“Tri-band products that incorporate 2.4 GHz, 5 GHz, and 60 GHz technologies will take Wi-Fi to the next level, providing a better balance between reliability and performance than ever before,” says Andrew Zignani, Industry Analyst at ABI Research. “But Wi-Fi will still have one major market hurdle: it will not have an existing device ecosystem to build upon once it moves to the 60 GHz band.”
As there are currently few products on the market that utilize 802.11ad, many OEMs have yet to find a compelling enough use case to justify the additional costs and complexities in adopting the standard. But the industry is making waves, with recent collaborations from Intel and Qualcomm fueling growth and a number of others, including Broadcom, MediaTek, Nitero, Peraso, and SiBeam, already providing or planning to provide WiGig chipsets to the market.
The first WiGig-enabled smartphones are likely to arrive later this year, albeit in limited quantities, with 802.11ad support provided alongside Qualcomm’s Snapdragon 820 platform. This marks the start of a larger push from Qualcomm and other IC suppliers to drive the technology forward. The new technology will allow OEMs to further differentiate their flagship products from the middle and lower tier devices, as well as maximize streaming performance from access points and push content between devices.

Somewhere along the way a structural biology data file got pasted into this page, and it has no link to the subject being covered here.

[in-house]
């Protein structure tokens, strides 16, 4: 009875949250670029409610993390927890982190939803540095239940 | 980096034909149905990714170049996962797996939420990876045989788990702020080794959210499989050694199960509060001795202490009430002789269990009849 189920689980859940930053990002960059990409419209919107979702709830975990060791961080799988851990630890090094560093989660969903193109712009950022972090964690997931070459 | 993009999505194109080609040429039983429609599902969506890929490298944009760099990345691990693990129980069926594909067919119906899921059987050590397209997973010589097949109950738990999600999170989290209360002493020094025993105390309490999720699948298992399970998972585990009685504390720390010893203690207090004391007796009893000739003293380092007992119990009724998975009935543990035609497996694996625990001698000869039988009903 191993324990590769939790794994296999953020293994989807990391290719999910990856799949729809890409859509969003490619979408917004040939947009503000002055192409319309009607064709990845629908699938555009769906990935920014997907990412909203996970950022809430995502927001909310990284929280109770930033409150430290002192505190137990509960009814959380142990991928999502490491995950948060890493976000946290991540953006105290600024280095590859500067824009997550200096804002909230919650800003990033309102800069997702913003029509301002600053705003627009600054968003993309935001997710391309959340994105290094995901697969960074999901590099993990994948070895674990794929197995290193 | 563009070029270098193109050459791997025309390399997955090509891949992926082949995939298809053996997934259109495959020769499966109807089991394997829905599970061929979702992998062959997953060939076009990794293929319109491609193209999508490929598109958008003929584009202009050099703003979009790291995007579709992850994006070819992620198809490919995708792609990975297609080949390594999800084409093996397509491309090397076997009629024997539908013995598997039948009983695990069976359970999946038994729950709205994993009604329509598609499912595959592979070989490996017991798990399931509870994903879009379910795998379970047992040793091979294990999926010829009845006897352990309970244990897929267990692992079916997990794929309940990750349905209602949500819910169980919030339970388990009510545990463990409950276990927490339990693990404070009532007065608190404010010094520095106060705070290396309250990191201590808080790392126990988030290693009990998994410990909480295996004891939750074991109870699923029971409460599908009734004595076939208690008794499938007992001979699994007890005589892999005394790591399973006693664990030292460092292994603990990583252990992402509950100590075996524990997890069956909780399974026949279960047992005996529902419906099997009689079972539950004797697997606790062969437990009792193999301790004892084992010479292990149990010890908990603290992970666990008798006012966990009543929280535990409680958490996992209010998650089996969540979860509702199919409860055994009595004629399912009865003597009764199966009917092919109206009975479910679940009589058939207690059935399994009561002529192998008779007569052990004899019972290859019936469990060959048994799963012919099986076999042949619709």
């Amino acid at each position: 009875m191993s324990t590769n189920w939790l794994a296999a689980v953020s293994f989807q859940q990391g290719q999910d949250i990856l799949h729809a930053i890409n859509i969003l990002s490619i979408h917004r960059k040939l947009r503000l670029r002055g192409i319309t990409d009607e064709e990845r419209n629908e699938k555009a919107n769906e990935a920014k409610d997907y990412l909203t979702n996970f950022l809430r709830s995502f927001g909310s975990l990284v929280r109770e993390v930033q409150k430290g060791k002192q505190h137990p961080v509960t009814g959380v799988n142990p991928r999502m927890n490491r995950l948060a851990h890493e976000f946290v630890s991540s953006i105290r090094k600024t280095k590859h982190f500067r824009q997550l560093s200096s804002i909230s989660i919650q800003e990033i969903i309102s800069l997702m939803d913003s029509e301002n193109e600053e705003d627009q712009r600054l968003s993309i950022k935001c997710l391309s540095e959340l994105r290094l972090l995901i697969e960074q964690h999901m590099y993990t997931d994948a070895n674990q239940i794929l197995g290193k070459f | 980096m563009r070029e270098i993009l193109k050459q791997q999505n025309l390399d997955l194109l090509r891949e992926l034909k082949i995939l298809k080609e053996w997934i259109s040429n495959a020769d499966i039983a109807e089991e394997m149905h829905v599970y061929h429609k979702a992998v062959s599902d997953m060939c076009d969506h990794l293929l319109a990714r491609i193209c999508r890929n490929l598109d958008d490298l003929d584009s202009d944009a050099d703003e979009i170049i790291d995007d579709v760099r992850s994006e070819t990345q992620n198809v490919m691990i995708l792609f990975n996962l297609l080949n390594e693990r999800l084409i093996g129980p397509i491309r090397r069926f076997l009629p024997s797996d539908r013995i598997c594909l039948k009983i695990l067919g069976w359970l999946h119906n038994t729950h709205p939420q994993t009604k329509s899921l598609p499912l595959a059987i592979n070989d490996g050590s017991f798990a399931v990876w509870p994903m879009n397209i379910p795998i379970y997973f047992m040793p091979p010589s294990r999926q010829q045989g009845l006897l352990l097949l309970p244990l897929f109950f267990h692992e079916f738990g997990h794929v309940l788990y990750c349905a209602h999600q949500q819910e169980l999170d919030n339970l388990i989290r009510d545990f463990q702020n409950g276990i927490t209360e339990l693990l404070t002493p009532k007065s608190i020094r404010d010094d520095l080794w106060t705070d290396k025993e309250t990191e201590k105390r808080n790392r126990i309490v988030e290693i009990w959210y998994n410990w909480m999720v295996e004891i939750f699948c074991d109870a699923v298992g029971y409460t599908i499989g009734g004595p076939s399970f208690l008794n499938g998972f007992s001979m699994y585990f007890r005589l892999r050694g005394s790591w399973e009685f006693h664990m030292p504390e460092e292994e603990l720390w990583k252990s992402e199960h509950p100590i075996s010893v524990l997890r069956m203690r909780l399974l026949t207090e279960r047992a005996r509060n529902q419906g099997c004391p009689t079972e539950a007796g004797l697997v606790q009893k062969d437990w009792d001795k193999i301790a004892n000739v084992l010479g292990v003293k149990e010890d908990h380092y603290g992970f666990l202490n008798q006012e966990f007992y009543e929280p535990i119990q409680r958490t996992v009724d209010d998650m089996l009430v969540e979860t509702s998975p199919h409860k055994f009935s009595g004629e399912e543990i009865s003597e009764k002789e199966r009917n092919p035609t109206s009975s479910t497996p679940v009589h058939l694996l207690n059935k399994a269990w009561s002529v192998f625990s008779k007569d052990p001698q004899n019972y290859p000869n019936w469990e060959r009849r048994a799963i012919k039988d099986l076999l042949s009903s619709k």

The technology will also find significant opportunities in the PC space as the push to wireless charging and cable free devices gains momentum. 802.11ad is additionally gaining traction in routers, with vendors such as TP-link relying on it to drive improvements in internet access and streaming capabilities.
“WiGig has a bright future across the mobile, PC, networking, and accessory space, and beyond, with 2017 marking a critical juncture in its development and success,” concludes Zignani. “We expect to see many IC suppliers in this space taking steps to promote and scale the technology this year to prepare.”